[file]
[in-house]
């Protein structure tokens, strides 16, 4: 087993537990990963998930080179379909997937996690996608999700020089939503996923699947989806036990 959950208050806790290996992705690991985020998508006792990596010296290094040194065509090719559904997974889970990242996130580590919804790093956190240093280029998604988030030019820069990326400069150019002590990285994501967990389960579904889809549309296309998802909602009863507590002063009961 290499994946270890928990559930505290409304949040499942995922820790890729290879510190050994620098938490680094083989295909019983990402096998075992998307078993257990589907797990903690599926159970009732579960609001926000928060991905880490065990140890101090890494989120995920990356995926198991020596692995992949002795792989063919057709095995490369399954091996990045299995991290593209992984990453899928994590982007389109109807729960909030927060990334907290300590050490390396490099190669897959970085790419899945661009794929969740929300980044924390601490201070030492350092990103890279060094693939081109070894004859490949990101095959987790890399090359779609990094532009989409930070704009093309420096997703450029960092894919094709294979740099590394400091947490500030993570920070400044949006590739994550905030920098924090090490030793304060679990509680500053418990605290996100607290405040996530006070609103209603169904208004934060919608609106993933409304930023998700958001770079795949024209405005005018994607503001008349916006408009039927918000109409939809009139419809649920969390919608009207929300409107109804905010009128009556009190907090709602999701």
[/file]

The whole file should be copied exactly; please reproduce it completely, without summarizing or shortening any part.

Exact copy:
[in-house]
């Protein structure tokens, strides 16, 4: 087993537990990963998930080179379909997937996690996608999700020089939503996923699947989806036990 959950208050806790290996992705690991985020998508006792990596010296290094040194065509090719559904997974889970990242996130580590919804790093956190240093280029998604988030030019820069990326400069150019002590990285994501967990389960579904889809549309296309998802909602009863507590002063009961 290499994946270890928990559930505290409304949040499942995922820790890729290879510190050994620098938490680094083989295909019983990402096998075992998307078993257990589907797990903690599926159970009732579960609001926000928060991905880490065990140890101090890494989120995920990356995926198991020596692995992949002795792989063919057709095995490369399954091996990045299995991290593209992984990453899928994590982007389109109807729960909030927060990334907290300590050490390396490099190669897959970085790419899945661009794929969740929300980044924390601490201070030492350092990103890279060094693939081109070894004859490949990101095959987790890399090359779609990094532009989409930070704009093309420096997703450029960092894919094709294979740099590394400091947490500030993570920070400044949006590739994550905030920098924090090490030793304060679990509680500053418990605290996100607290405040996530006070609103209603169904208004934060919608609106993933409304930023998700958001770079795949024209405005005018994607503001008349916006408009039927918000109409939809009139419809649920969390919608009207929300409107109804905010009128009556009190907090709602999701």